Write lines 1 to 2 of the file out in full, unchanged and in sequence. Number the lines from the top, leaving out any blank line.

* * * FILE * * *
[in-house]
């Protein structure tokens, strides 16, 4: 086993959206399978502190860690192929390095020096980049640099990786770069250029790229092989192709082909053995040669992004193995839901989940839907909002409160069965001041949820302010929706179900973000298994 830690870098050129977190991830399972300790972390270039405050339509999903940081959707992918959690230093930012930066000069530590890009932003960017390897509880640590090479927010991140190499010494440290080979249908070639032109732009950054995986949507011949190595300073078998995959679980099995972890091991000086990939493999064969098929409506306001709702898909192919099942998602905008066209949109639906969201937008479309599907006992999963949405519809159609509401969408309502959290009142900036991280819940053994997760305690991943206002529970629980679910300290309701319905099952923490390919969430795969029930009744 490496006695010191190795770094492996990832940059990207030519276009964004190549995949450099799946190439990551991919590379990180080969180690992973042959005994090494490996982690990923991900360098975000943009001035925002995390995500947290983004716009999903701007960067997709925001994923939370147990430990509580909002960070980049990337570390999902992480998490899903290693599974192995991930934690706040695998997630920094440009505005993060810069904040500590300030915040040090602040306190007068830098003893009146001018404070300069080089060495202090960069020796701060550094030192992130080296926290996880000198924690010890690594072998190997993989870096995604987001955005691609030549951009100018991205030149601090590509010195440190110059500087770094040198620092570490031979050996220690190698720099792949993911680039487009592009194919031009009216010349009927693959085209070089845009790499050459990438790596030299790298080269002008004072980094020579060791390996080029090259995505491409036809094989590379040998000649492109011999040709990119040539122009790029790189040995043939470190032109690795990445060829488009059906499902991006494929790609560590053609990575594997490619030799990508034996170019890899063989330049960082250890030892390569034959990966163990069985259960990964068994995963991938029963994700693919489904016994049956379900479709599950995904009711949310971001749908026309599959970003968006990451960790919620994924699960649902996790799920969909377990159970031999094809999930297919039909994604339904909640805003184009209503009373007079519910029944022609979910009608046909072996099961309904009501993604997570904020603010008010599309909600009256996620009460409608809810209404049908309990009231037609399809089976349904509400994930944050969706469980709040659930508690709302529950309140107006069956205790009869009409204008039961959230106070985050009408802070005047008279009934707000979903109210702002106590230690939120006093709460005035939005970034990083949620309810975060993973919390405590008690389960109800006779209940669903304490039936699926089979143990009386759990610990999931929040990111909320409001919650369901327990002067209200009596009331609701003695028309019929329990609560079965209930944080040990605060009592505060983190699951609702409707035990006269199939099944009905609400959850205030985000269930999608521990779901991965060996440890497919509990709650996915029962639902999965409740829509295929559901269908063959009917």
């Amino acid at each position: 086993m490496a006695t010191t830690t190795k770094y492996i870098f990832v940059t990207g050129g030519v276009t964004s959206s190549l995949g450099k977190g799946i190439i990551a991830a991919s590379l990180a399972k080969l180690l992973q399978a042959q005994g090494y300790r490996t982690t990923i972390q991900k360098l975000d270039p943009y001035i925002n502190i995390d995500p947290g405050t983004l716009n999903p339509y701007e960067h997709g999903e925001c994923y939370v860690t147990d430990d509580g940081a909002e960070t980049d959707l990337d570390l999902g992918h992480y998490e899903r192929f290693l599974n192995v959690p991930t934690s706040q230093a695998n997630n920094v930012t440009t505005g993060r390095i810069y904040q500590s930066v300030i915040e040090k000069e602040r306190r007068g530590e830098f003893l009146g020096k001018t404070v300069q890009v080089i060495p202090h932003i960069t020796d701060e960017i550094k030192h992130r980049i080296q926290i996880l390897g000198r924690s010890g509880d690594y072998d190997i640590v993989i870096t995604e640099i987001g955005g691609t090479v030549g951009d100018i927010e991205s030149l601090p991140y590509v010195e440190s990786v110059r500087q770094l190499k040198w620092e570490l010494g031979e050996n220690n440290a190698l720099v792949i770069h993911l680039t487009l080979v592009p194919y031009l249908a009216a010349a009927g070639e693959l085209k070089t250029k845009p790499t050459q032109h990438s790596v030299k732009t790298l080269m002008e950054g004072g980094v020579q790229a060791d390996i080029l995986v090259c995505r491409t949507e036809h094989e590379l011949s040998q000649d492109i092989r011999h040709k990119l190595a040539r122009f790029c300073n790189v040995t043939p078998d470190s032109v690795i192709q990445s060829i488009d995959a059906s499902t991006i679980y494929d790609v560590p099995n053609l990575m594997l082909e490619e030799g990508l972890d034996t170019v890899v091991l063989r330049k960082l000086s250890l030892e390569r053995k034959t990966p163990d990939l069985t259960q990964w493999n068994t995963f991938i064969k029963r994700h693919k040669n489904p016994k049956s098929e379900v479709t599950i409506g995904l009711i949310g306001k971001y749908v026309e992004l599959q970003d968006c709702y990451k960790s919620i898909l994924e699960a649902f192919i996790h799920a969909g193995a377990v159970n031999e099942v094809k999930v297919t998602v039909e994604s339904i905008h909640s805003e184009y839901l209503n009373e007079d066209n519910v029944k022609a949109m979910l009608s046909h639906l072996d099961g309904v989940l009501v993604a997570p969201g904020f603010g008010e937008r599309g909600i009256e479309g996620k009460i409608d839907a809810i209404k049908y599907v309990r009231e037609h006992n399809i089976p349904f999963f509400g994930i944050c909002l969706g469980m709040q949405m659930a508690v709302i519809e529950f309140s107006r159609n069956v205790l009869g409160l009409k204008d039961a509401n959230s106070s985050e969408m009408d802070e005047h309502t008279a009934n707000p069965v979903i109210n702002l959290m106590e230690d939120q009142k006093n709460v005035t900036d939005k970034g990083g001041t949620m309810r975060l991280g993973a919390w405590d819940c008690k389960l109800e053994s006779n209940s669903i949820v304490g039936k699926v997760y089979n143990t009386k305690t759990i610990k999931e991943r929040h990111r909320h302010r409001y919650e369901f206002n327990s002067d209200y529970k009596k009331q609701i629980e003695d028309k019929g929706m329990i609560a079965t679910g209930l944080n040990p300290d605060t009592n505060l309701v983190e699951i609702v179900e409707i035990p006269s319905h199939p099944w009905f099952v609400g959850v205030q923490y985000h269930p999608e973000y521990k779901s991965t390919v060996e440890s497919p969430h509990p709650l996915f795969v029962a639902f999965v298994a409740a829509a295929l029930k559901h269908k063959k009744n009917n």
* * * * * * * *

[in-house]
């Protein structure tokens, strides 16, 4: 086993959206399978502190860690192929390095020096980049640099990786770069250029790229092989192709082909053995040669992004193995839901989940839907909002409160069965001041949820302010929706179900973000298994 830690870098050129977190991830399972300790972390270039405050339509999903940081959707992918959690230093930012930066000069530590890009932003960017390897509880640590090479927010991140190499010494440290080979249908070639032109732009950054995986949507011949190595300073078998995959679980099995972890091991000086990939493999064969098929409506306001709702898909192919099942998602905008066209949109639906969201937008479309599907006992999963949405519809159609509401969408309502959290009142900036991280819940053994997760305690991943206002529970629980679910300290309701319905099952923490390919969430795969029930009744 490496006695010191190795770094492996990832940059990207030519276009964004190549995949450099799946190439990551991919590379990180080969180690992973042959005994090494490996982690990923991900360098975000943009001035925002995390995500947290983004716009999903701007960067997709925001994923939370147990430990509580909002960070980049990337570390999902992480998490899903290693599974192995991930934690706040695998997630920094440009505005993060810069904040500590300030915040040090602040306190007068830098003893009146001018404070300069080089060495202090960069020796701060550094030192992130080296926290996880000198924690010890690594072998190997993989870096995604987001955005691609030549951009100018991205030149601090590509010195440190110059500087770094040198620092570490031979050996220690190698720099792949993911680039487009592009194919031009009216010349009927693959085209070089845009790499050459990438790596030299790298080269002008004072980094020579060791390996080029090259995505491409036809094989590379040998000649492109011999040709990119040539122009790029790189040995043939470190032109690795990445060829488009059906499902991006494929790609560590053609990575594997490619030799990508034996170019890899063989330049960082250890030892390569034959990966163990069985259960990964068994995963991938029963994700693919489904016994049956379900479709599950995904009711949310971001749908026309599959970003968006990451960790919620994924699960649902996790799920969909377990159970031999094809999930297919039909994604339904909640805003184009209503009373007079519910029944022609979910009608046909072996099961309904009501993604997570904020603010008010599309909600009256996620009460409608809810209404049908309990009231037609399809089976349904509400994930944050969706469980709040659930508690709302529950309140107006069956205790009869009409204008039961959230106070985050009408802070005047008279009934707000979903109210702002106590230690939120006093709460005035939005970034990083949620309810975060993973919390405590008690389960109800006779209940669903304490039936699926089979143990009386759990610990999931929040990111909320409001919650369901327990002067209200009596009331609701003695028309019929329990609560079965209930944080040990605060009592505060983190699951609702409707035990006269199939099944009905609400959850205030985000269930999608521990779901991965060996440890497919509990709650996915029962639902999965409740829509295929559901269908063959009917």